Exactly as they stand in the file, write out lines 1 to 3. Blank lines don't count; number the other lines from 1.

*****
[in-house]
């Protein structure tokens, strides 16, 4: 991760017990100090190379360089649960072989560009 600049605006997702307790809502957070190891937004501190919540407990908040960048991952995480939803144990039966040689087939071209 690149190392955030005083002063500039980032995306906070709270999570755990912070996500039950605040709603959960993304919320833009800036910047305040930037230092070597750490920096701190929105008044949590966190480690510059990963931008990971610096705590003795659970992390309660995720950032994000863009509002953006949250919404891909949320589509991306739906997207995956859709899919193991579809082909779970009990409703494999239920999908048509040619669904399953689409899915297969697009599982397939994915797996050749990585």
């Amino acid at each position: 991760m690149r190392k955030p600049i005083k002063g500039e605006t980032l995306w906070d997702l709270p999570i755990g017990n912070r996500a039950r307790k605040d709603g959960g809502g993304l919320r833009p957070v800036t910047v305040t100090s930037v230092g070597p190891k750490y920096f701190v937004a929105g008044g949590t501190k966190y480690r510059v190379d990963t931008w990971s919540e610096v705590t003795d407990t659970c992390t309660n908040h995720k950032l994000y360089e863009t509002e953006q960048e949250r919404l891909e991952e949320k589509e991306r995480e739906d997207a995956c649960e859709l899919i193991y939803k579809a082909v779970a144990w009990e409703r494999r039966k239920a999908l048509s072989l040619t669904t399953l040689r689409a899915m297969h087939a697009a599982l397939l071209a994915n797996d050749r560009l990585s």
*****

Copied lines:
[in-house]
């Protein structure tokens, strides 16, 4: 991760017990100090190379360089649960072989560009 600049605006997702307790809502957070190891937004501190919540407990908040960048991952995480939803144990039966040689087939071209 690149190392955030005083002063500039980032995306906070709270999570755990912070996500039950605040709603959960993304919320833009800036910047305040930037230092070597750490920096701190929105008044949590966190480690510059990963931008990971610096705590003795659970992390309660995720950032994000863009509002953006949250919404891909949320589509991306739906997207995956859709899919193991579809082909779970009990409703494999239920999908048509040619669904399953689409899915297969697009599982397939994915797996050749990585």
């Amino acid at each position: 991760m690149r190392k955030p600049i005083k002063g500039e605006t980032l995306w906070d997702l709270p999570i755990g017990n912070r996500a039950r307790k605040d709603g959960g809502g993304l919320r833009p957070v800036t910047v305040t100090s930037v230092g070597p190891k750490y920096f701190v937004a929105g008044g949590t501190k966190y480690r510059v190379d990963t931008w990971s919540e610096v705590t003795d407990t659970c992390t309660n908040h995720k950032l994000y360089e863009t509002e953006q960048e949250r919404l891909e991952e949320k589509e991306r995480e739906d997207a995956c649960e859709l899919i193991y939803k579809a082909v779970a144990w009990e409703r494999r039966k239920a999908l048509s072989l040619t669904t399953l040689r689409a899915m297969h087939a697009a599982l397939l071209a994915n797996d050749r560009l990585s």